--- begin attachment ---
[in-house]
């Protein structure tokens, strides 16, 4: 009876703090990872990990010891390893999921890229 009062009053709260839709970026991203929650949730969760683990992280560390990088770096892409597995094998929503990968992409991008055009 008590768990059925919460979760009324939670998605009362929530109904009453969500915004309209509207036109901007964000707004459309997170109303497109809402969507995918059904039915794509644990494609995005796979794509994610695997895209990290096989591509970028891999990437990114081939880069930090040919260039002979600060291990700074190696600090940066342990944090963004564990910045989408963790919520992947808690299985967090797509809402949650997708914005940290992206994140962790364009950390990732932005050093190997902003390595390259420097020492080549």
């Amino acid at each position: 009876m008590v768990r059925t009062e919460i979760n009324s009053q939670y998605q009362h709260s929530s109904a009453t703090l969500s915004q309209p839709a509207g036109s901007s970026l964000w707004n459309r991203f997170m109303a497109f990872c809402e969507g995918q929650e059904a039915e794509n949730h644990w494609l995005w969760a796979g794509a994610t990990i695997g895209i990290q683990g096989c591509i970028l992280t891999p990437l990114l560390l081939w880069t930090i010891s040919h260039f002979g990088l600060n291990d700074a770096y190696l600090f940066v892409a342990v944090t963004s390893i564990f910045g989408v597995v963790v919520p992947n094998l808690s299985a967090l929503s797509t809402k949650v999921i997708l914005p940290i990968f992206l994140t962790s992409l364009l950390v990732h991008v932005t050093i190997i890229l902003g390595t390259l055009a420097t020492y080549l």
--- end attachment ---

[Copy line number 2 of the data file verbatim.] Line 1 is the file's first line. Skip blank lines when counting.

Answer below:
């Protein structure tokens, strides 16, 4: 009876703090990872990990010891390893999921890229 009062009053709260839709970026991203929650949730969760683990992280560390990088770096892409597995094998929503990968992409991008055009 008590768990059925919460979760009324939670998605009362929530109904009453969500915004309209509207036109901007964000707004459309997170109303497109809402969507995918059904039915794509644990494609995005796979794509994610695997895209990290096989591509970028891999990437990114081939880069930090040919260039002979600060291990700074190696600090940066342990944090963004564990910045989408963790919520992947808690299985967090797509809402949650997708914005940290992206994140962790364009950390990732932005050093190997902003390595390259420097020492080549």